Attorneys are entitled to “broad latitude” in commenting on pertinent matters of fact in summation, “so long as they limit themselves to relevant matters within the four corners of the evidence.” There is “no inherent problem” with the use of a PowerPoint presentation as a visual and in connection with closing arguments. Indeed, “it can be an effective tool.” But, long-standing rules governing the bounds of proper conduct in summation apply equally to a PowerPoint presentation. “In other words, if it would be improper to make a particular statement, it would likewise be improper to display it.” Williams, 2017 N.Y. LEXIS 766 at *6 (citing the Anderson decision). Thus, if counsel is going to “superimpose commentary to images of trial exhibits, the annotations must, without question, accurately represent the trial evidence.” And, any type of “blatant appeal to the jury’s emotions” or egregious proclamation of a defendant’s guilt would plainly be unacceptable. Further, the trial court has to instruct the jury that the attorneys’ arguments were not evidence. Thus, “where there is a concern that it will not be clear to the jury that the annotated PowerPoint slides are not in evidence, a specific jury instruction will serve to emphasize that such representations are merely argument by counsel.”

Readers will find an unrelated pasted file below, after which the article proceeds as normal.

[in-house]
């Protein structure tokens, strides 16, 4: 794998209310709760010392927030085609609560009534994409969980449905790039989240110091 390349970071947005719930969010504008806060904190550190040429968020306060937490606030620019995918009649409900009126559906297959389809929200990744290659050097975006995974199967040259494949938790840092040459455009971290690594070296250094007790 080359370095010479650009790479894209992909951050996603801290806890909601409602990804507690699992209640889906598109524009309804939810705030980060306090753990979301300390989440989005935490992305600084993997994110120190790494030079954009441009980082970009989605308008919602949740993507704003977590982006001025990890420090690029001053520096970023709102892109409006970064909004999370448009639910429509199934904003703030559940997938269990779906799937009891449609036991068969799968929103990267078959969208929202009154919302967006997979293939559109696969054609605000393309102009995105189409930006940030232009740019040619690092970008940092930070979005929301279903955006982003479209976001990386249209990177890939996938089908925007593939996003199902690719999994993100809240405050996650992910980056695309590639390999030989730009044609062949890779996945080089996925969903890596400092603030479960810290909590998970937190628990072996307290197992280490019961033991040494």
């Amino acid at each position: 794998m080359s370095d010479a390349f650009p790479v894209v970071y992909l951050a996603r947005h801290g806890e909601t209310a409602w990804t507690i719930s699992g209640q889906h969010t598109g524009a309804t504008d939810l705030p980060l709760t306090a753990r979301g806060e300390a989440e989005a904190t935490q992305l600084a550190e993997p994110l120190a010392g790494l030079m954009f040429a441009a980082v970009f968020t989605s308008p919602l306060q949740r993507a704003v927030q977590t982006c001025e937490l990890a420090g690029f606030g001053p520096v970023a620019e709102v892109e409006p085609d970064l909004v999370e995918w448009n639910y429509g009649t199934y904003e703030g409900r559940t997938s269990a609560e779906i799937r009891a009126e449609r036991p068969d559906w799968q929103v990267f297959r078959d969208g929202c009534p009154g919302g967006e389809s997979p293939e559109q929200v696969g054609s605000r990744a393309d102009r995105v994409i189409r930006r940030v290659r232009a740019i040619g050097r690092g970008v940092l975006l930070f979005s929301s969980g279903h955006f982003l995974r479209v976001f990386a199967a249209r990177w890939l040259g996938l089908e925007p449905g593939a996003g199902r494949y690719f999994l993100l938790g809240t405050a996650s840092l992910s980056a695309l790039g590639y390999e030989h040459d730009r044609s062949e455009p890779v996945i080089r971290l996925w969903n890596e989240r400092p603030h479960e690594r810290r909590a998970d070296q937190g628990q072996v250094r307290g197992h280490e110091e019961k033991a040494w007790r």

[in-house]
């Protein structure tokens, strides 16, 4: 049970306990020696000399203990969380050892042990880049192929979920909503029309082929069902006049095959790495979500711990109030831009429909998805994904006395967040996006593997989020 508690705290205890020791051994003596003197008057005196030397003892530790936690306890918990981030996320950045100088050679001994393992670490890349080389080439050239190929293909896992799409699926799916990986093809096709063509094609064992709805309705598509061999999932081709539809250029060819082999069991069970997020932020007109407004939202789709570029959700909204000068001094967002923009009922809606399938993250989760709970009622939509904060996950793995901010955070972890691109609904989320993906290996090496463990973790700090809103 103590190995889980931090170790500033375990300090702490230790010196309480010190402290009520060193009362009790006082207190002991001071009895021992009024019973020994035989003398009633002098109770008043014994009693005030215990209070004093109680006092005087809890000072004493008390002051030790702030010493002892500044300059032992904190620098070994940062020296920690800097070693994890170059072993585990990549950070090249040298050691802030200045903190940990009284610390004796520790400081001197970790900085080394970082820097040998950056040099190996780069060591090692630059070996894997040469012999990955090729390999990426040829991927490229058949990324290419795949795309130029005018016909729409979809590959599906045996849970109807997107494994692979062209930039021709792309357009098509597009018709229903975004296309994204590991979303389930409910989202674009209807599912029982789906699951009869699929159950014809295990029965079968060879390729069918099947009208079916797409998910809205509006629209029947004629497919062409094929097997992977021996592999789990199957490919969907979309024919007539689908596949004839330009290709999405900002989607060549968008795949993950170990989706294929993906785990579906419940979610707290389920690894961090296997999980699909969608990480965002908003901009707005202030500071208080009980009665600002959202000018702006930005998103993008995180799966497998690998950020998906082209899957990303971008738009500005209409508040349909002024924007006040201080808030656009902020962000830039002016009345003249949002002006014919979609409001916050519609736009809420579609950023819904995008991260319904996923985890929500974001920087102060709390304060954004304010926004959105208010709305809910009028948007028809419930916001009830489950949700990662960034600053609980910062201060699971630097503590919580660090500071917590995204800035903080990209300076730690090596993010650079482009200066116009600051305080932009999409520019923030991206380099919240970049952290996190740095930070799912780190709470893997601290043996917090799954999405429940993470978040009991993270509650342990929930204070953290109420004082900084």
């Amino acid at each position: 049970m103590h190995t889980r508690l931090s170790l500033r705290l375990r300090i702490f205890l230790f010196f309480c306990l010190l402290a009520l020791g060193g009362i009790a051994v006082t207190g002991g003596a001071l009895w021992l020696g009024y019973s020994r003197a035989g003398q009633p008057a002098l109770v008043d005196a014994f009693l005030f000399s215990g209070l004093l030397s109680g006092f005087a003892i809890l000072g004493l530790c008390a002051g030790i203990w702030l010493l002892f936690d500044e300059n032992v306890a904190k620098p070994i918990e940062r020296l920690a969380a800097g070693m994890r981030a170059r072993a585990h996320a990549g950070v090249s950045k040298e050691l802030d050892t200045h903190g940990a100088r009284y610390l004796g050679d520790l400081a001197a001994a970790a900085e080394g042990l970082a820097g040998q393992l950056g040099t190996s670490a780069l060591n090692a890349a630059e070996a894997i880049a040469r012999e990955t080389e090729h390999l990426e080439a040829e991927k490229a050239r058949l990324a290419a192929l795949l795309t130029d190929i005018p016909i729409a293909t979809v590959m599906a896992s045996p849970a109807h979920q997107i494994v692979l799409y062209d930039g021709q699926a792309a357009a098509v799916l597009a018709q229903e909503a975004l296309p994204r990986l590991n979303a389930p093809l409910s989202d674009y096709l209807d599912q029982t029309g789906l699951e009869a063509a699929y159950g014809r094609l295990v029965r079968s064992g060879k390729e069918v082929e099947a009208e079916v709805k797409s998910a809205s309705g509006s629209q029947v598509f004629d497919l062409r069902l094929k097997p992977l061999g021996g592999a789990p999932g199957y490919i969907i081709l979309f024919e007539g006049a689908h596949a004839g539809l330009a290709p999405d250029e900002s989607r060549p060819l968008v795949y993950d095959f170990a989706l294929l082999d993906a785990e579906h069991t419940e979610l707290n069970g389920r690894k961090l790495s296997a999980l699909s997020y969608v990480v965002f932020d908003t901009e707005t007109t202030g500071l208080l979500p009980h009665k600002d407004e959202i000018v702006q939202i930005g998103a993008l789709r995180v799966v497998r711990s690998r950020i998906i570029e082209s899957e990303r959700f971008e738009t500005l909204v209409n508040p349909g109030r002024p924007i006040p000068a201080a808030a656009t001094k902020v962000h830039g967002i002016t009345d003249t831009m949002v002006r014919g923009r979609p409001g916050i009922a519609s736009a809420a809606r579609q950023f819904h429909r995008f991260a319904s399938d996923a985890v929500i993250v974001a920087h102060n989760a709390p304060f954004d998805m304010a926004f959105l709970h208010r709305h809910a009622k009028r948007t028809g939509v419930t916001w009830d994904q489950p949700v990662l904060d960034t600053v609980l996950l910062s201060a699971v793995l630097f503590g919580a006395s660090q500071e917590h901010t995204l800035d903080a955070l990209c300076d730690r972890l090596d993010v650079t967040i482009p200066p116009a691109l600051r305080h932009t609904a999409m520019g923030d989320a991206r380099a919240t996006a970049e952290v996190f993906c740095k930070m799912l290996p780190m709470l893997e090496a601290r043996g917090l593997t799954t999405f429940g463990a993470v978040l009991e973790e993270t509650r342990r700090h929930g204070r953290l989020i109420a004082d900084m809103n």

In People v. Anderson, Judge Sheila Abdus-Salaam authored the opinion of the court. Judge Jenny Rivera dissented. The convicted defendant shot the victim who was dating defendant’s ex-girlfriend. The court observed that PowerPoint slides depicting an already admitted photograph with captions “accurately tracking prior testimony” might reasonably be regarded as “relevant and fair commentary on the evidence,” and not simply an appeal to the jury’s emotions. “At bottom,” said the court, “a visual demonstration during summation is evaluated in the same manner as an oral statement.” If an attorney can point to an exhibit in the courtroom and verbally make an argument, that exhibit and argument “may also be displayed to the jury, so long as there is a clear delineation between argument and evidence, either on the face of the visual demonstration, in counsel’s argument, or in the court’s admonitions.” The court rejected defendant’s position that PowerPoints must only show exhibits in unaltered, pristine form and without any written comment or argument superimposed on the slides. Anderson, 2017 N.Y. LEXIS 769 at *3.
PowerPoint slides may properly be used in summation where the added captions or markings are “consistent with the trial evidence and the fair inferences to be drawn from that evidence.” If the superimposed text is clearly not part of the trial exhibits, and “cannot confuse the jury about what is an exhibit and what is argument or commentary, the added text is not objectionable.” The court clarified that the slides, in contrast to the exhibits, are not evidence. Here, the slides were not supplied to the jury during deliberations. Further, the trial judge properly instructed the jury that what lawyers say during summations is not evidence; the jury must consider only the evidence. Judge Jenny Rivera’s dissenting opinion, however, urged that the PowerPoint slides, “a powerful visual medium,” distracted the jury from the “unaltered trial evidence and the relevant facts.”